When Dave Voorhees, owner of Seattle’s Bop Street Records, announced last month that the store was closing at the end of June in part because of the COVID-19 pandemic, he wasn’t sure if he would be able to sell his enormous collection of 500,000 recordings, sales he had hoped would fund his retirement.

This past Sunday, Voorhees stopped worrying. A San Francisco nonprofit called the Internet Archive agreed to purchase the entire collection, sight unseen.

Bop Street business manager Bob Jacobs said the exact purchase price will not be settled until the archive has sifted through the collection, but the buyer has already sent a preliminary check and signed a contract.

At the end of the day, said Jacobs, “Dave is going to have a healthy, six-figure down payment on his retirement.”

Bop Street Records opened in 1979 and has been in Ballard since 1984. In 2011, it was named by The Wall Street Journal as one of the five best record stores in America.

Though “six figures” is a far cry from the $3 million value Jacobs put on the store’s collection last month, Voorhees said he was relieved.


“It’s not as much as I hoped for,” he said, “but in this environment, it’s as good an offer as could happen.”

It’s also quite unusual, in that the Internet Archive is not another record store or collector looking to turn a profit, but a library that intends to digitize the recordings and put them online, where they can be streamed for free. Founded in 1996 by Brewster Kahle, who pioneered internet publishing before the advent of the World Wide Web, the Internet Archive is a nonprofit library of free books, movies, software, music and websites that, according to its homepage, has already archived 4.5 million audio recordings, 20 million books and 330 billion web pages.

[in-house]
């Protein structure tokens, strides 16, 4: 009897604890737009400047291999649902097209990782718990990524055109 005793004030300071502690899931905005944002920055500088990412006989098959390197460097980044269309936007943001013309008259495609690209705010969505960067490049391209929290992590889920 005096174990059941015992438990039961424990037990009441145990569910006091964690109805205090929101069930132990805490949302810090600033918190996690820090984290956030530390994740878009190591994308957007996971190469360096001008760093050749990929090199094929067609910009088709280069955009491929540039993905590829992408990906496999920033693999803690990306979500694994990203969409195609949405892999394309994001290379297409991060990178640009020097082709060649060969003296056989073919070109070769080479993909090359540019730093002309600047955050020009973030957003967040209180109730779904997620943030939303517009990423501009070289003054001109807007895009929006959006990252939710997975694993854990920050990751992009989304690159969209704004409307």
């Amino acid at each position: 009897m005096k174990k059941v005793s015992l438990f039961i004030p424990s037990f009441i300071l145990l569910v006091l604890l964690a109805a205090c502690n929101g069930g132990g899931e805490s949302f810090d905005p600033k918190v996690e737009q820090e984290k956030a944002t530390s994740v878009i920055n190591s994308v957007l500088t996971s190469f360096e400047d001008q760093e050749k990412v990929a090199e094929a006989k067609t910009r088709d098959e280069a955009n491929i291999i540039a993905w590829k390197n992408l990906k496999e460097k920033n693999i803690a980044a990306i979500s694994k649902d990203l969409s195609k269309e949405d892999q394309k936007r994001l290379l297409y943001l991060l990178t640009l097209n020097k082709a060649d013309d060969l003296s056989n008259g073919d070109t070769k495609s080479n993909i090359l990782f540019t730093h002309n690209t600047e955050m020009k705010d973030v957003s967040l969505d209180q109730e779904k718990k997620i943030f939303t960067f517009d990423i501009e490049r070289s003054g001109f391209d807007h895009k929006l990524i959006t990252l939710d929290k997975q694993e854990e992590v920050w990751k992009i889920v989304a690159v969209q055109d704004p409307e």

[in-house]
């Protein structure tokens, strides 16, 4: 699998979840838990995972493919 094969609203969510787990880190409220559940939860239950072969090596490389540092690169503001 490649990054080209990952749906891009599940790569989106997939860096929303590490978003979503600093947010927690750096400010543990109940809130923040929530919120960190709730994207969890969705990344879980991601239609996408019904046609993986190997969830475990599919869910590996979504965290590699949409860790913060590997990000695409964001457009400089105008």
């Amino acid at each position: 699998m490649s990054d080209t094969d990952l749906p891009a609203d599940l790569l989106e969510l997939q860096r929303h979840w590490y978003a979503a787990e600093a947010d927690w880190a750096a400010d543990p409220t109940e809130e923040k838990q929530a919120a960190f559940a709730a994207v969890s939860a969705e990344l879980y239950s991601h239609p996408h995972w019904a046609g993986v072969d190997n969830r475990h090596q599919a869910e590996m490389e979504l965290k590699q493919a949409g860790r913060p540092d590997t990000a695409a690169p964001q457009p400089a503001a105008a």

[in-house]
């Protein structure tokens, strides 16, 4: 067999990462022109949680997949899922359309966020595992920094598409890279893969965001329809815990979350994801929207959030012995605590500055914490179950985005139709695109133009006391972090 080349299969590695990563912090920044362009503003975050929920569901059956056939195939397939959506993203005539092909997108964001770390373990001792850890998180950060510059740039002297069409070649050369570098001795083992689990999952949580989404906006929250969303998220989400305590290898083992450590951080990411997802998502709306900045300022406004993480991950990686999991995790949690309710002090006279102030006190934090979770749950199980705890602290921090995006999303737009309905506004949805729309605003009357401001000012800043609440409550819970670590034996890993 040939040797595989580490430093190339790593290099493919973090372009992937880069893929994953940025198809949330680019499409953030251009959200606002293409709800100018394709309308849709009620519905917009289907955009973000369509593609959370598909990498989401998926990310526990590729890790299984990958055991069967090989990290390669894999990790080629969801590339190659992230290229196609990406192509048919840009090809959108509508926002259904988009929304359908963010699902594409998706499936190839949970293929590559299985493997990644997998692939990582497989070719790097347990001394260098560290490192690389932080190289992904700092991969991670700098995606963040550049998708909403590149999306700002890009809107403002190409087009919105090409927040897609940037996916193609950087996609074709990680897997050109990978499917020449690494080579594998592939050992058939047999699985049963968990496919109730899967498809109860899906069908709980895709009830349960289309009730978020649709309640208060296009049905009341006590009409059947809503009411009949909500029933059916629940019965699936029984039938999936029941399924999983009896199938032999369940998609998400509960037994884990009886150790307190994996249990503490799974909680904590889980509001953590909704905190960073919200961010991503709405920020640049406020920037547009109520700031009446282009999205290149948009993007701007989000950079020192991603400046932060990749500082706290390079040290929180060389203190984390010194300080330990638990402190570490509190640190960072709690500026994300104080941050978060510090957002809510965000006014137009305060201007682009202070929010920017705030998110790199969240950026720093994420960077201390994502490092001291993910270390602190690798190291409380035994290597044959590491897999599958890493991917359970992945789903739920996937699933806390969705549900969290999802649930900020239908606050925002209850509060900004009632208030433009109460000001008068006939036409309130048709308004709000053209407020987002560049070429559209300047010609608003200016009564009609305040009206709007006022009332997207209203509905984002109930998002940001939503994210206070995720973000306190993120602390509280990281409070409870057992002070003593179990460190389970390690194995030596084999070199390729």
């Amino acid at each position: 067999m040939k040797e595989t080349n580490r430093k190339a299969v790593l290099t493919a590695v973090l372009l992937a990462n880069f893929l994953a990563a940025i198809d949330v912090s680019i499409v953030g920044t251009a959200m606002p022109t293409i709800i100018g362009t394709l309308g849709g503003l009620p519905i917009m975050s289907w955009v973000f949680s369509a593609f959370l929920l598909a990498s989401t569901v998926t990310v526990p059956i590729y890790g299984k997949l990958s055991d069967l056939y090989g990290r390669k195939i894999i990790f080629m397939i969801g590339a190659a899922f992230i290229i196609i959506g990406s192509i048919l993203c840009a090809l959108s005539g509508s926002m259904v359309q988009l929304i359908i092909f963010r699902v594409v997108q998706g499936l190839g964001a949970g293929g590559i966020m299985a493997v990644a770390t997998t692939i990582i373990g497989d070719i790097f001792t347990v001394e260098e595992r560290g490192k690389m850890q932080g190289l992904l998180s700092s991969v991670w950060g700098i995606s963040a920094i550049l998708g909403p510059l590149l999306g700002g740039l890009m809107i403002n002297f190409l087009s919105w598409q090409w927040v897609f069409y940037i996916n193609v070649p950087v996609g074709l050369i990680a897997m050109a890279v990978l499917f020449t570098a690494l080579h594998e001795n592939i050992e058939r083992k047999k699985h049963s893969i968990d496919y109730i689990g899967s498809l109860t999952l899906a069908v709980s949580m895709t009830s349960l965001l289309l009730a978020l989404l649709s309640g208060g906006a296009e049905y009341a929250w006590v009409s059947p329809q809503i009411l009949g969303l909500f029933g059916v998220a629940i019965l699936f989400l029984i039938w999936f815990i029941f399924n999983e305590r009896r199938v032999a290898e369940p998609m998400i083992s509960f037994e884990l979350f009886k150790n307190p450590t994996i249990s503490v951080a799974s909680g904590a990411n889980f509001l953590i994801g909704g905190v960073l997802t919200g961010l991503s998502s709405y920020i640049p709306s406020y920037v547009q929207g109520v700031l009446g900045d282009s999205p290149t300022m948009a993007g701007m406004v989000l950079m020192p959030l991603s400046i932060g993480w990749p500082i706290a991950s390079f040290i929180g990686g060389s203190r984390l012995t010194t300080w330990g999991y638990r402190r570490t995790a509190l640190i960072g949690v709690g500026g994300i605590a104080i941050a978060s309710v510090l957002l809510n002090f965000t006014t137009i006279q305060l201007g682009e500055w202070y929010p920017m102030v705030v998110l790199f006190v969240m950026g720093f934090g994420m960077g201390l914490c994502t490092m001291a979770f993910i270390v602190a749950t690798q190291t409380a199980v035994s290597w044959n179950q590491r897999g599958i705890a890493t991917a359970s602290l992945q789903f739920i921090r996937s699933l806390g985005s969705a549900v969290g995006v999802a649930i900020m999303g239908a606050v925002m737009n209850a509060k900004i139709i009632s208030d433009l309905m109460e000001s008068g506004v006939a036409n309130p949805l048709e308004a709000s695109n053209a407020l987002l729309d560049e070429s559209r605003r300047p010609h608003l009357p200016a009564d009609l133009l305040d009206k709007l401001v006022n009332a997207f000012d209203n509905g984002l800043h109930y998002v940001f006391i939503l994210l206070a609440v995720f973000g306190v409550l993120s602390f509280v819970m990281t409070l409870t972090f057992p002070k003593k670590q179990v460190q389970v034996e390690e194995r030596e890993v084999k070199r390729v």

In a phone interview confirming the sale, Kahle said the goal of his organization is “to build the Library of Alexandria for the digital age,” referring to the library in ancient Egypt that famously burned down.

Kahle has a particular interest in obscure recordings, he said. “High school marching bands, soundtracks for foreign movies you’ve never heard of — those are just treasures.”

The diversity and quality of the Bop Street inventory, which includes more than 100 albums by jazz pianist Fats Waller as well as a healthy selection of classical music, rock, R&B, jazz, country and other musical genres, was exactly the kind of thing the Internet Archive is on the lookout for, Kahle said.

He discovered the Bop Street collection was for sale through the Internet Archive’s head of IT, Jonah Edwards, who had previously lived in Seattle and shopped at the store. Another former Seattleite, Tonya Mosley, also helped spread the word by posting a story last week on National Public Radio.


Jacobs said Bop Street has received a steady stream of calls from all over the world since the story broke.

“I’ve even seen the article translated into French and Spanish,” he said.

But for Jacobs and Voorhees, life is still pretty much the same. Every day, they go into the store and box up records.

“The first load of 44 tons will be ready next Tuesday,” said Jacobs.